Post Traumatic Stress Disorder (PTSD) is a mental health condition that is in response to the experience of a single traumatic event or the result of prolonged exposure to traumatic experiences. Society often minimizes one’s symptoms of PTSD based on the severity of the trauma.

Many people believe that PTSD is only something those who have faced military combat may experience, which can lead to the underrecognition and underdiagnosis of the condition in other populations. Some other causes of PTSD include experiences such as physical or sexual assault, childhood trauma, severe accidents, or natural disasters.

It is important to recognize the characteristics of PTSD that cause significant distress or impairment in social, occupational, or other areas of functioning including, intrusion symptoms (e.g., flashbacks and nightmares), avoidance of stimuli related to the traumatic event, and hyperarousal and reactivity, (e.g., anxiety and irritability). 

1. Best Possible Treatments For PTSD

The best treatment for PTSD includes a combination of medication, psychotherapy, for example, CBT and Exposure therapy, and physician support. However, the most effective treatment for PTSD varies based on patient symptoms. In recent years the use of technology and brain stimulation has become more recognized in the treatment plan for PTSD.

MeRT (Magnetic eResonance Therapy) is a form of brain stimulation that helps the parts of the brain that are not communicating as they should. A brain that is functioning optimally can lead to dramatic improvements and learning in all the traditional forms of therapy for PTSD. Research articles on MeRT and PTSD can be found here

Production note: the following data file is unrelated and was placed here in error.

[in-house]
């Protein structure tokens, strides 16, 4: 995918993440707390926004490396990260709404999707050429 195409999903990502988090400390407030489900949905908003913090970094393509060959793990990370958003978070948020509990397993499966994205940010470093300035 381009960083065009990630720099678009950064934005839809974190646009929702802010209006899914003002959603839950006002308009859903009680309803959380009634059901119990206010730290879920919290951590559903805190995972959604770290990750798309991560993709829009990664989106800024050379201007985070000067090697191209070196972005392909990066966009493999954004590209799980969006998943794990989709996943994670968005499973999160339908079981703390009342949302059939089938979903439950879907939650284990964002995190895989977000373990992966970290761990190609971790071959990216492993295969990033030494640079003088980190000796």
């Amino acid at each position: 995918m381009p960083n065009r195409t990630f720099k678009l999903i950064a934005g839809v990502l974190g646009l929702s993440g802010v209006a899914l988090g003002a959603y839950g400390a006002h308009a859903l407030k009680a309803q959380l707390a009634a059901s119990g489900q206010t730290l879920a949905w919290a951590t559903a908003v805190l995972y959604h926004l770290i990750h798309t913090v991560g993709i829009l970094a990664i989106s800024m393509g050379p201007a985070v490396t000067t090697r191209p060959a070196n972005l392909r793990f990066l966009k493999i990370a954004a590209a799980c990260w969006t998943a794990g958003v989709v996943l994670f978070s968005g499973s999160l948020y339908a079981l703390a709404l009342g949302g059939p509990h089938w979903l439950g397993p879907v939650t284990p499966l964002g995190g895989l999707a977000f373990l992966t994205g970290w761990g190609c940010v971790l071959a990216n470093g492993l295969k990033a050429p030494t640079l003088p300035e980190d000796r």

1.1 Medication

Often used in conjunction with psychotherapy and physician support, medications are used to target the individual’s specific symptoms. Commonly prescribed medications for PTSD include Selective Serotonin Reuptake Inhibitors (SSRIs) to help alleviate depression and anxiety, Prazosin to help manage nightmares and other sleep disturbances, and Benzodiazepines, which are sedatives that help manage insomnia and anxiety. 

1.2 Psychotherapy

Some of the most common and best therapies for PTSD include Cognitive Behavioral Therapy (CBT), Eye Movement Desensitization and Reprocessing (EMDR), Prolonged Exposure (PE) Therapy, Trauma-Focused Cognitive Behavioral Therapy (TF-CBT), and Acceptance and Commitment Therapy (ACT). These behavioral interventions can help individuals with PTSD manage their symptoms.

1.3 Cognitive Behavioral Therapy (CBT)

CBT, one of the most recommended and researched treatments for PTSD, focuses on identifying and challenging negative thoughts and beliefs that are directly related to the traumatic event. It typically involves components like psychoeducation, cognitive restructuring, Exposure Therapy, Behavioral Activation, and relaxation techniques.

Cognitive Restructuring encourages individuals to reframe unhelpful thoughts that contribute to their distress and help them to replace them with more realistic thinking patterns, while Exposure Therapy, works to help individuals confront and process their traumatic memories and associated triggers safely.